Jenn Lindsay

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Jenn Lindsay
Born (1978-10-18) October 18, 1978 (age 40)
EducationStanford University (BA)
Yale University
Columbia University (MDiv)
Sapienza University (MA)
Boston University
Musical career
GenresAnti-folk, Urban Folk
Occupation(s)singer/songwriter, non-profit staff, playwright, video editor
InstrumentsVocals, Guitar
Years active1998–present
LabelsNo Evil Star Records, Waterbug Records
WebsiteOfficial website

Jenn Lindsay (born October 18, 1978 in Amarillo, Texas) is an American anti-folk singer/songwriter, anthropologist, documentary filmmaker, playwright and journalist currently based in Rome, Italy. Her music blends elements of folk music, indie rock, and protest songs. She is the founder of No Evil Star Records, an independent social action record label, and through it she has released ten studio albums. Through her film production companies she has produced seven documentary feature-length and short films. She earned a BA in playwriting (2001) from Stanford University, including a study abroad in acting at the Liverpool Institute for Performing Arts in 2000, and attended the theatre management MFA program at Yale School of Drama (2004–2005) but did not graduate. She earned a Master of Divinity in Interfaith Relations and Ecumenism from Union Theological Seminary of Columbia University (2011) and completed a master's in Sociological Methods and Theories from the Sapienza University (2017). She is presently a PhD candidate at Boston University in the Graduate Division of Religious Studies, prospectively graduating in 2018.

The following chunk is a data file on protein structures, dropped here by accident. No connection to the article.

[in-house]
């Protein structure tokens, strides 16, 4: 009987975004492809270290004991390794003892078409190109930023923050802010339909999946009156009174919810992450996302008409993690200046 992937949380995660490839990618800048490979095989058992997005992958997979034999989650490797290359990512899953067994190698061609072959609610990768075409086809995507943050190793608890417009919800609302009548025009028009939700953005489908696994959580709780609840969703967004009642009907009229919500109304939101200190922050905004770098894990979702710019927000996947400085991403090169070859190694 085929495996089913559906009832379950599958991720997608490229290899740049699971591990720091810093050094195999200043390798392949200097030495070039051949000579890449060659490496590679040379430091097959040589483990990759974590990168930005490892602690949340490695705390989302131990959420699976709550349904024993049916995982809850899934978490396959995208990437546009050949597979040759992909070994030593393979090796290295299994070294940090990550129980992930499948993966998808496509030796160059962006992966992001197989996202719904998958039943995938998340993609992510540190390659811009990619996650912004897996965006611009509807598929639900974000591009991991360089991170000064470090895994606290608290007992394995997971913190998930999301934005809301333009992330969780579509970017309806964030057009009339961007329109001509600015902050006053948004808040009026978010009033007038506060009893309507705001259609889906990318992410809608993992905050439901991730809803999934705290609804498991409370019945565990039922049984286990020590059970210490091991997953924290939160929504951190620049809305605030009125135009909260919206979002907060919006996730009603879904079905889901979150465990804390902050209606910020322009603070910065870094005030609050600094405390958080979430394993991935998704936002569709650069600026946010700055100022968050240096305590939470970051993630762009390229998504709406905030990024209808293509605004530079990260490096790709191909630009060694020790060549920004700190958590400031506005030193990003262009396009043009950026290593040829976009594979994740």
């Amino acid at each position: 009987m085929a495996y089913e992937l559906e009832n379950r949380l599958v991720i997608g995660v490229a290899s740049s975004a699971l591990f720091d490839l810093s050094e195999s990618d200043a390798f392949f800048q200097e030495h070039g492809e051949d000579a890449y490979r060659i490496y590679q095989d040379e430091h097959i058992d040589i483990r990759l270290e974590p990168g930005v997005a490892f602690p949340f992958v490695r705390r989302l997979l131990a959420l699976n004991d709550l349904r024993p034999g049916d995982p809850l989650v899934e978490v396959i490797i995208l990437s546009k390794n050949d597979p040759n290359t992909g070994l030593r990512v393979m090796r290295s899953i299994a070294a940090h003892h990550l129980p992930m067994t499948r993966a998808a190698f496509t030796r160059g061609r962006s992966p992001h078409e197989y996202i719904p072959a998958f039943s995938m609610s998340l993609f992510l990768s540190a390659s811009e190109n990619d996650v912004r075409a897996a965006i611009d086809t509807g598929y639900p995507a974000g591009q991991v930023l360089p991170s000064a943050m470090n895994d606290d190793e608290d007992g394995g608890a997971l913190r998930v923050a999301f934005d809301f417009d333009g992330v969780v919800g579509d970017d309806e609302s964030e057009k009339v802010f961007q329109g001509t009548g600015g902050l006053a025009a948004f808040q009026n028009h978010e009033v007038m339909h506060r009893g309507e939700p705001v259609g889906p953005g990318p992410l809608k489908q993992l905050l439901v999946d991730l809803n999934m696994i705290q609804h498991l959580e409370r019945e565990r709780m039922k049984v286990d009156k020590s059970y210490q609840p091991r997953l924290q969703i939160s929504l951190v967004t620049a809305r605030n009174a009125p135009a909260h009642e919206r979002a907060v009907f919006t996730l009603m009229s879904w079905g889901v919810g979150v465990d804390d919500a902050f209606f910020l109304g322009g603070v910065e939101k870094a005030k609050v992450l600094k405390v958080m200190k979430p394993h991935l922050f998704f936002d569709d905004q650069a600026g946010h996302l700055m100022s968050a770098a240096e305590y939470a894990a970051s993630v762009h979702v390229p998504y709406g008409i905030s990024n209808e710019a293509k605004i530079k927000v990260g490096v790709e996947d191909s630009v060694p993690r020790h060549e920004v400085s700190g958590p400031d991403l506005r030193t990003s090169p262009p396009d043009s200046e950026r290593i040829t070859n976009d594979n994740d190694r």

Biography[edit]

Jenn Lindsay grew up in San Diego, California. From 1985-1990 she was involved in musical theater productions with San Diego County’s Christian Youth Theater and Christian Community Theater. At Grossmont High School she sang in the Red Robe Choir under the tutelage of Edwin Basilo, and she played in a folk band with her calculus teacher Robert Ridgway, covering artists such as Simon and Garfunkel, James Taylor, the Indigo Girls, and the Beatles. She lived in New York City from 2001-2011, in Boston 2011-2014, and in 2014 moved to Rome to work at Confronti Magazine and conduct doctoral research on interfaith dialogue in Italy and the Middle East.

At the age of 13 Lindsay followed her curiosity about her Jewish heritage into commitment to progressive Judaism, formally converting at age 17.[1] Her Jewish involvement began at the Stanford University Hillel. In the Summer of 2001 she worked as the Program Director at Lights in Action. From 2007-2008 she was a Development Associate at Congregation Beit Simchat Torah. In Summer 2008 she was the Music Director at a B'nai B'rith Youth Organization summer camp near Milwaukee. From 2011-2013 she was the teacher for the Bar/Bat Mitzvah year of the Boston Workmen’s Circle Sunday School. In Rome she has written about her involvement in the emergent progressive Jewish community Beth Hillel.[2]